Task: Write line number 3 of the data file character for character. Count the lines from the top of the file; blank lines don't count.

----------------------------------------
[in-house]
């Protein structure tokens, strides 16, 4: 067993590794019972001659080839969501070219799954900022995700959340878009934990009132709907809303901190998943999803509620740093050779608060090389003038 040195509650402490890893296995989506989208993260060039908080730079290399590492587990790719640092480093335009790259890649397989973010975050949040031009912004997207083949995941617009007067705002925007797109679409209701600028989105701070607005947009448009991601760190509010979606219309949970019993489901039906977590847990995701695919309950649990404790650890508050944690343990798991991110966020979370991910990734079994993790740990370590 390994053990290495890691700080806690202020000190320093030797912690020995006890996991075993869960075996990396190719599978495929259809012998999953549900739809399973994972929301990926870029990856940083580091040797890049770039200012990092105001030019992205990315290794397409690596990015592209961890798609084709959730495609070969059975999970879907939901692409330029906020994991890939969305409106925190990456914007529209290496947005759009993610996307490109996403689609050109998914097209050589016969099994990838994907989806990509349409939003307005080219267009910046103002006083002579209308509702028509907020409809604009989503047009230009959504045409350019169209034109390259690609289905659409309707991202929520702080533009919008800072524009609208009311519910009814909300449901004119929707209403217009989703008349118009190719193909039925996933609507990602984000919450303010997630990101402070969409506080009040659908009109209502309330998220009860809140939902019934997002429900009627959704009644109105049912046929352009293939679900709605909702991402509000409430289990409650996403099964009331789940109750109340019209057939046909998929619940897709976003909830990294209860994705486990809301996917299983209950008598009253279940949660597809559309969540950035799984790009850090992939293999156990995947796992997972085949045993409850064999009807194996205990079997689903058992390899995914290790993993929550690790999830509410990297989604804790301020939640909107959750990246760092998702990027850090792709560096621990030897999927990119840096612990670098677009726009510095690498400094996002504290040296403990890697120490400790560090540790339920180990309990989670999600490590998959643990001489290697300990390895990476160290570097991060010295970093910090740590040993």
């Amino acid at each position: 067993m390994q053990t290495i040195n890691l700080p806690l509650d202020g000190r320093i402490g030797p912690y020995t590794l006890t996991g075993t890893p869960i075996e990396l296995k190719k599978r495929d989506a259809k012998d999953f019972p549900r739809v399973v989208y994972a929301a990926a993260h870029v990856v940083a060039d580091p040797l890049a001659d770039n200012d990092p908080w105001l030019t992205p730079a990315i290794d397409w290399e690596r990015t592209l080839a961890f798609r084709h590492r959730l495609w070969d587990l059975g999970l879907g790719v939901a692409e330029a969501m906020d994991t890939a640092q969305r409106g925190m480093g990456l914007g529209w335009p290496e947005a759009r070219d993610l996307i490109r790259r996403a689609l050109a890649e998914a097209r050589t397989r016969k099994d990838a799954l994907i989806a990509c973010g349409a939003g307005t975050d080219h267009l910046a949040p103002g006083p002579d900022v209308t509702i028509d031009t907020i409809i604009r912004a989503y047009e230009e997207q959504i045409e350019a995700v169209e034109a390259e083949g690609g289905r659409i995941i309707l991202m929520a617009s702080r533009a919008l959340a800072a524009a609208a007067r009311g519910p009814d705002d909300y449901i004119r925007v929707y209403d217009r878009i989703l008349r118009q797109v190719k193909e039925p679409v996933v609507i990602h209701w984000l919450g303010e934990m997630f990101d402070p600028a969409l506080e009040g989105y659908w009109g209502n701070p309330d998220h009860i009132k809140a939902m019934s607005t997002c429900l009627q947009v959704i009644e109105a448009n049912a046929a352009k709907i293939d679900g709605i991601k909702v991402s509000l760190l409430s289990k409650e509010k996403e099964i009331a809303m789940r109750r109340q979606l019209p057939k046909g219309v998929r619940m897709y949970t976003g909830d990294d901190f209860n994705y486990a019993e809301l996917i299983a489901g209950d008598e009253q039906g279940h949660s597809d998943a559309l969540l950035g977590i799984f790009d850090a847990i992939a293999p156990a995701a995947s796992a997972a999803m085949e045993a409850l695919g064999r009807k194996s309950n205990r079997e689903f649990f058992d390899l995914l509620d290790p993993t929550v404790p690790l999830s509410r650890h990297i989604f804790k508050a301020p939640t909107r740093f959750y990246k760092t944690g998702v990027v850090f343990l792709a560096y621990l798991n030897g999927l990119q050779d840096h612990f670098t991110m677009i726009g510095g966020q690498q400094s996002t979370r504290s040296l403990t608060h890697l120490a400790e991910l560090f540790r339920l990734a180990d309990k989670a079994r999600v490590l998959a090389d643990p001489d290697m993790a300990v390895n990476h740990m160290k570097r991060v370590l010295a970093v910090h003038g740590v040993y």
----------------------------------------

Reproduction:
């Amino acid at each position: 067993m390994q053990t290495i040195n890691l700080p806690l509650d202020g000190r320093i402490g030797p912690y020995t590794l006890t996991g075993t890893p869960i075996e990396l296995k190719k599978r495929d989506a259809k012998d999953f019972p549900r739809v399973v989208y994972a929301a990926a993260h870029v990856v940083a060039d580091p040797l890049a001659d770039n200012d990092p908080w105001l030019t992205p730079a990315i290794d397409w290399e690596r990015t592209l080839a961890f798609r084709h590492r959730l495609w070969d587990l059975g999970l879907g790719v939901a692409e330029a969501m906020d994991t890939a640092q969305r409106g925190m480093g990456l914007g529209w335009p290496e947005a759009r070219d993610l996307i490109r790259r996403a689609l050109a890649e998914a097209r050589t397989r016969k099994d990838a799954l994907i989806a990509c973010g349409a939003g307005t975050d080219h267009l910046a949040p103002g006083p002579d900022v209308t509702i028509d031009t907020i409809i604009r912004a989503y047009e230009e997207q959504i045409e350019a995700v169209e034109a390259e083949g690609g289905r659409i995941i309707l991202m929520a617009s702080r533009a919008l959340a800072a524009a609208a007067r009311g519910p009814d705002d909300y449901i004119r925007v929707y209403d217009r878009i989703l008349r118009q797109v190719k193909e039925p679409v996933v609507i990602h209701w984000l919450g303010e934990m997630f990101d402070p600028a969409l506080e009040g989105y659908w009109g209502n701070p309330d998220h009860i009132k809140a939902m019934s607005t997002c429900l009627q947009v959704i009644e109105a448009n049912a046929a352009k709907i293939d679900g709605i991601k909702v991402s509000l760190l409430s289990k409650e509010k996403e099964i009331a809303m789940r109750r109340q979606l019209p057939k046909g219309v998929r619940m897709y949970t976003g909830d990294d901190f209860n994705y486990a019993e809301l996917i299983a489901g209950d008598e009253q039906g279940h949660s597809d998943a559309l969540l950035g977590i799984f790009d850090a847990i992939a293999p156990a995701a995947s796992a997972a999803m085949e045993a409850l695919g064999r009807k194996s309950n205990r079997e689903f649990f058992d390899l995914l509620d290790p993993t929550v404790p690790l999830s509410r650890h990297i989604f804790k508050a301020p939640t909107r740093f959750y990246k760092t944690g998702v990027v850090f343990l792709a560096y621990l798991n030897g999927l990119q050779d840096h612990f670098t991110m677009i726009g510095g966020q690498q400094s996002t979370r504290s040296l403990t608060h890697l120490a400790e991910l560090f540790r339920l990734a180990d309990k989670a079994r999600v490590l998959a090389d643990p001489d290697m993790a300990v390895n990476h740990m160290k570097r991060v370590l010295a970093v910090h003038g740590v040993y």